Yamada did not see kensho as a strictly Buddhist awakening, and welcomed dozens of Christian clerics who came to study with him.
Mazu said to the assembly, “If you have a staff, I will give it to you. If you have no staff, I will take it away from you.”
~ The Gateless Barrier, Case 44
”For whoever has, to him more will be given, and he will have abundance; but whoever does not have, even what he has will be taken away from him.”
~ Matthew 13:12
For the last couple of weeks, we have been exploring the extraordinary legacy of Koun Yamada, our ancestral teacher at Pacific Zen and one of the most influential Japanese Zen teachers to Westerners in the last century.
Yamada built a small zendo on his property in Kamakura that comfortably fit about two dozen people, a number that more than doubled during retreats and sesshin. Many of his students came from overseas ~ the U.S., Europe, and South Asia ~ to study at SanUn Zendo, a lay zendo.
There was probably no group of his foreign followers greater in number than the Christian clerics, who perhaps made up a third of the foreign participants and nearly half of his 36 dharma heirs. These were mostly Catholic priests and nuns from many orders: Jesuits, Benedictines, Maryknolls, Marists and others. Some had come to Japan as missionaries, and took up meditation while there, and others had come to Kamakura just to practice with Yamada.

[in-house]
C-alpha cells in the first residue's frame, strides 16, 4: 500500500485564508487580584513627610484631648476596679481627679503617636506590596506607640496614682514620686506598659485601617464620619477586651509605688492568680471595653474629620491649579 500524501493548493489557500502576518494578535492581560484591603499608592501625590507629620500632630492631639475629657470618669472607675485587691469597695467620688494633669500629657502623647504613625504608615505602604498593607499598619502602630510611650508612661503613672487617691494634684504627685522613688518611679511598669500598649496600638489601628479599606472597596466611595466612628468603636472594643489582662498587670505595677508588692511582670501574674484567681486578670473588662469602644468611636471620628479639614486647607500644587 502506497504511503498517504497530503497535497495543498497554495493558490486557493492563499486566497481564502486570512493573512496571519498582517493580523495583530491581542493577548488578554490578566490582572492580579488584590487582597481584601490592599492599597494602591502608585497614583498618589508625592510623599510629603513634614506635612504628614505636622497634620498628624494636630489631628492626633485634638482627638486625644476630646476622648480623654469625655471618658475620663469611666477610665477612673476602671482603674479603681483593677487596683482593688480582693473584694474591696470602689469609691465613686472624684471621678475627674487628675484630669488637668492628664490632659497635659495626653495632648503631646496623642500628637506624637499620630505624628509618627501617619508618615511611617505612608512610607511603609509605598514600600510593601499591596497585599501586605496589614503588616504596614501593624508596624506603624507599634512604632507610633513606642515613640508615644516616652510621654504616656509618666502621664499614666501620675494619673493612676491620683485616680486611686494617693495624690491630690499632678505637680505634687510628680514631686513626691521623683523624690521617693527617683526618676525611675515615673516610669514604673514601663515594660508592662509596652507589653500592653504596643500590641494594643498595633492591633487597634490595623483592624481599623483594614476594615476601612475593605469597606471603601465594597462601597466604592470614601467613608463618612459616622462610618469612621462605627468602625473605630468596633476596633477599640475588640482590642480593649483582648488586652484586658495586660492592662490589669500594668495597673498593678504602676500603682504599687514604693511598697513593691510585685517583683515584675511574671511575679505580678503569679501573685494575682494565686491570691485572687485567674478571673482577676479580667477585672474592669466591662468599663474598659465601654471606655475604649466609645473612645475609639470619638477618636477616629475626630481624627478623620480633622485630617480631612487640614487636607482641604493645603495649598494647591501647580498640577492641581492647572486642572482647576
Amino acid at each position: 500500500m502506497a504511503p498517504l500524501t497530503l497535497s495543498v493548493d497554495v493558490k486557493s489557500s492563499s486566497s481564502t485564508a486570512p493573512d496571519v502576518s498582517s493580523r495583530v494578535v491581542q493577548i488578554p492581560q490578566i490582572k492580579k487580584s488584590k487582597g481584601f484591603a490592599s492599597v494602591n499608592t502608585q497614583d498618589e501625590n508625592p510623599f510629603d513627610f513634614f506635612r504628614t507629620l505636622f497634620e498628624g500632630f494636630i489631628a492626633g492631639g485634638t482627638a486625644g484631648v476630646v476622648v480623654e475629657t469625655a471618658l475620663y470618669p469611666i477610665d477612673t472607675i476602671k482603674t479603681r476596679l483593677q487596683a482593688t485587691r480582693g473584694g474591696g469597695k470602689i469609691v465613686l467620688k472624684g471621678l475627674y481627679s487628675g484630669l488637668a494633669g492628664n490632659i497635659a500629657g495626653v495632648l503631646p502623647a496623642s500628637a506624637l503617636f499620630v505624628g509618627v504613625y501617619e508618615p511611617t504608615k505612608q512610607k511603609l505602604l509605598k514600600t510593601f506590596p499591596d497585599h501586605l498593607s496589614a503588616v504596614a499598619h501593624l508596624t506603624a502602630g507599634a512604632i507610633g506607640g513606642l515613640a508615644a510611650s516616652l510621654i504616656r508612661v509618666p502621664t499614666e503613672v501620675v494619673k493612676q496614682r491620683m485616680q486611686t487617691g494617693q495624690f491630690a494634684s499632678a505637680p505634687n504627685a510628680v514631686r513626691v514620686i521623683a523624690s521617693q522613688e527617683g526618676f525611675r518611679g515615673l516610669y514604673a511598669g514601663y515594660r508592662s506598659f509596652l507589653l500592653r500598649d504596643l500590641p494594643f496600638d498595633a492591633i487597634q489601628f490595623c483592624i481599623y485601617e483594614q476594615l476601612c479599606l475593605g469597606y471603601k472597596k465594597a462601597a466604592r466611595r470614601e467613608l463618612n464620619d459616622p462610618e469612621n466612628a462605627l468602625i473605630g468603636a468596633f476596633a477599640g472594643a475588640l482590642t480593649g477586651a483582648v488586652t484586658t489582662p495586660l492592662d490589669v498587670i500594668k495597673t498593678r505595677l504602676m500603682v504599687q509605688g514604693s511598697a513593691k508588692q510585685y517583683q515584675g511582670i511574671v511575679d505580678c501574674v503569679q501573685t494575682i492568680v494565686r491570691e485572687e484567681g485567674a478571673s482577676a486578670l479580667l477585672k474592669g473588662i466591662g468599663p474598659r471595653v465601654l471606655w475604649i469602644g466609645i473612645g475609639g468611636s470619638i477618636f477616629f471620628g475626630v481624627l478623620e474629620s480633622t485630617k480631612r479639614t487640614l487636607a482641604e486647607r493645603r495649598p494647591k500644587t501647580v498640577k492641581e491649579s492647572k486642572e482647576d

What they found was a tremendous openness, acceptance, and respect for their dedication to the spiritual path. Koun Yamada did not believe Zen was a religion, but a practice that could be embraced by those of any faith. He was fond of saying, “If you are a Buddhist, Zen will make you a better Buddhist. If a Christian, Zen will make you a better Christian.” He commented once that Fr. Hugo Enomiya-Lasalle, a Jesuit missionary who came to Japan in the 1930s and was for decades his student, had “integrated his koan practice into his life far better than I.”
Despite Yamada’s large Christian following, he himself never lectured on the similarities between the teachings of Christ and Zen. His single mention of Christianity in his commentary of The Gateless Gate was in reference to the above Mazu koan, where he quotes one of his students:
I was very interested to hear from one of the (Catholic) sisters in the zendo here that Christ uttered words that are almost identical: “To him who has, will more be given; and from him who has not, even what he has will be taken away.” I wonder what Christ truly meant when he said that.
Intellectually curious by nature, Yamada was always open to the Christian mystic discussion. He once asked Ruben Habito, a Jesuit who studied with Yamada for 18 years, to teach him the Spiritual Exercises, a famous series of meditations, contemplations and prayers created by Ignatius of Loyola.
In his book, Healing Breath, Habito recalls a time when a number of students were chatting over tea in Yamada’s living room after evening sitting. A Christian practitioner mentioned: “We Christians believe that the bread offered in the Eucharist is the real body of Christ.” Whereupon Yamada Roshi, “Without the least bit of surprise or doubt ~ replied, ‘Of course!’”